Category Archives: Medicare

Seniors’ obesity-counseling benefit goes largely unused

Share

ScaleBy Phil Galewitz
KHN

Three years ago, the Obama administration offered hope to millions of overweight seniors when it announced Medicare would offer free weight-loss counseling.

Officials estimated that about 30 percent of seniors are obese and therefore eligible for counseling services, which studies have shown improve the odds of significant weight loss.

But less than 1 percent of Medicare’s 50 million beneficiaries have used the benefit so far. Experts blame the government’s failure to promote the program, rules that limit where and when patients can go for counseling as well as the low fees for providers.

Since November 2011, about 120,000 seniors have participated, including about 50,000 last year, according to federal data.

“It’s very disappointing,” said Dr. Scott Kahan, an obesity medicine specialist at George Washington University.

“It’s a huge lost opportunity,” said Bonnie Modugno, a registered dietician in Santa Monica, Calif., who advises doctors how to provide weight loss counseling.

By  comparison, about 250,000 seniors last year used Medicare’s tobacco cessation counseling benefit, which started in 2005 and offers greater flexibility about how providers can offer it. Nationally, 9 percent of seniors smoke, while 30 percent are obese. Continue reading

Share

New Medicaid rule could hinder shift away from nursing homes

Share

A younger man holds an elderly man's handBy Christine Vestal
Stateline

For more than 30 years, states have been finding new ways to care for aged and disabled Medicaid beneficiaries without confining them to nursing homes.

In fact, the number of people living in skilled nursing facilities has declined significantly over the last decade, despite a marked increase in the ranks of the elderly in the U.S.

Starting this year, a new federal rule will require states to ensure that long-term care alternatives to nursing homes—such as assisted living facilities, continuing care retirement communities, group homes and adult day care—work with residents and their families to develop individual care plans specifying the services and setting each resident wants.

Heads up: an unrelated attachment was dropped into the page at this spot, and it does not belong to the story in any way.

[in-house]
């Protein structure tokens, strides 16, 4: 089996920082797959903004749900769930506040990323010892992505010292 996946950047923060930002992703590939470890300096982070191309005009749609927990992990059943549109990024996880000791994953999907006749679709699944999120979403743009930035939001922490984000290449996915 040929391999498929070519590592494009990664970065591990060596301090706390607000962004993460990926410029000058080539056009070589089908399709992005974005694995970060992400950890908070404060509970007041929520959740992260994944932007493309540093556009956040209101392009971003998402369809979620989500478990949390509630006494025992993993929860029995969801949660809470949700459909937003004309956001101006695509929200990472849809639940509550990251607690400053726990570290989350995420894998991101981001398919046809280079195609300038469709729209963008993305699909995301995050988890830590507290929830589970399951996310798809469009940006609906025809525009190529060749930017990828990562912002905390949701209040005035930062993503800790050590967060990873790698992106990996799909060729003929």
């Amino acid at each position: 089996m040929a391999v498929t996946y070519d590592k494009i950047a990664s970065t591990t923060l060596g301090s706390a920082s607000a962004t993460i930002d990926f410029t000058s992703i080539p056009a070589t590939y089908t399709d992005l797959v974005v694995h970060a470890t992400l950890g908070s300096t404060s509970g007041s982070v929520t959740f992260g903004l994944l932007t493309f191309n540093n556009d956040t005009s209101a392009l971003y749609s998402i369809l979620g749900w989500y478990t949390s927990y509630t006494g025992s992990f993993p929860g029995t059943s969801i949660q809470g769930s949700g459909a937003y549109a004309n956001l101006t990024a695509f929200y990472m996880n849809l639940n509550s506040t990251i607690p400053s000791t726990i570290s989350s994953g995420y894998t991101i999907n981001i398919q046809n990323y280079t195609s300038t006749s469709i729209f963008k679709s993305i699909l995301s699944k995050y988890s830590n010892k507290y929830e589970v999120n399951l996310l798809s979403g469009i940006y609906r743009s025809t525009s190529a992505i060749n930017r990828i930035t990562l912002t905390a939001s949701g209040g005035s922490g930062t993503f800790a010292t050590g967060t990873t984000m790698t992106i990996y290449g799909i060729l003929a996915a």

The overarching goal is to create a “home-like” atmosphere, rather than an institutional one.

The overarching goal is to create a “home-like” atmosphere, rather than an institutional one and to give residents choices about their care.

While nearly everyone supports the concept, states, providers and even some consumer advocates are complaining that the rule could make it difficult for health care providers to fulfill increasing demand for long-term care outside of nursing homes.

Under the rule, for example, elderly people with dementia who enter assisted living facilities should not be subjected to constraints, such as locked exits, unless they are at risk for wandering.

But if they share living space with other residents with dementia who do need to be prevented from wandering, it will be difficult to allow them to leave the building whenever they want without jeopardizing the safety of others.

“The goal was completely laudable,” said Martha Roherty, director of the National Association of States United for Aging and Disabilities, which works to help elders and people with disabilities live in their communities for as long as possible.

“Unfortunately, what’s happened is that it is limiting individuals’ choice of what and where to receive (long-term care) services rather than broadening it, especially as it relates to seniors,” she said. Continue reading

Share

Hospitals take cues from the hospitality industry

Share

November 4, 2014

This KHN story also ran in The Washington Post.

Two years ago, Inova Health System recruited a top executive who was not a physician, had never worked in hospital administration and barely knew the difference between Medicare and Medicaid.

What Paul Westbrook specialized in was customer service. His background is in the hotel business – Marriott and The Ritz-Carlton, to be precise.

He is one of dozens of hospital executives around the country with a new charge. Called chief patient experience officers, their focus is on the service side of hospital care: improving communication with patients and making sure staff are attentive to their needs, whether that’s more face time with nurses or quieter hallways so they can sleep.

It’s a dimension of hospital care that has long been neglected, patient advocates say, and it was put high on hospitals’ agendas only when Medicare started tracking patient satisfaction and, in late 2012, shaving payments to hospitals that fell short.

The hospitals are judged on answers to such questions as how well their doctors and nurses communicated with them, how clean and quiet the hospital was, whether they received help when they needed it and how well providers explained the drugs they were given.

“There is a new recognition that the patient is important,” said Leah Binder, president and chief executive of the Leapfrog Group, an employer-based coalition that advocates for greater health-care quality and safety.

Hospital routines have traditionally been designed to suit employees, not customers, she said. “The patient used to be maybe 10th on the list of a hospital’s priorities.” Continue reading

Share

Home health workers struggle for better pay and health insurance

Share
Home health care workers Jasmine Almodovar (far right) and Artheta Peters (center) take part in a Cleveland rally for higher pay on Sept. 4. (Photo by Sarah Jane Tribble, WPCN/Ideastream)

Home health care workers Jasmine Almodovar (far right) and Artheta Peters (center) take part in a Cleveland rally for higher pay on Sept. 4. (Photo: Sarah Jane Tribble.)

By Sarah Jane Tribble, WCPN

Holly Dawson believes her job is a calling.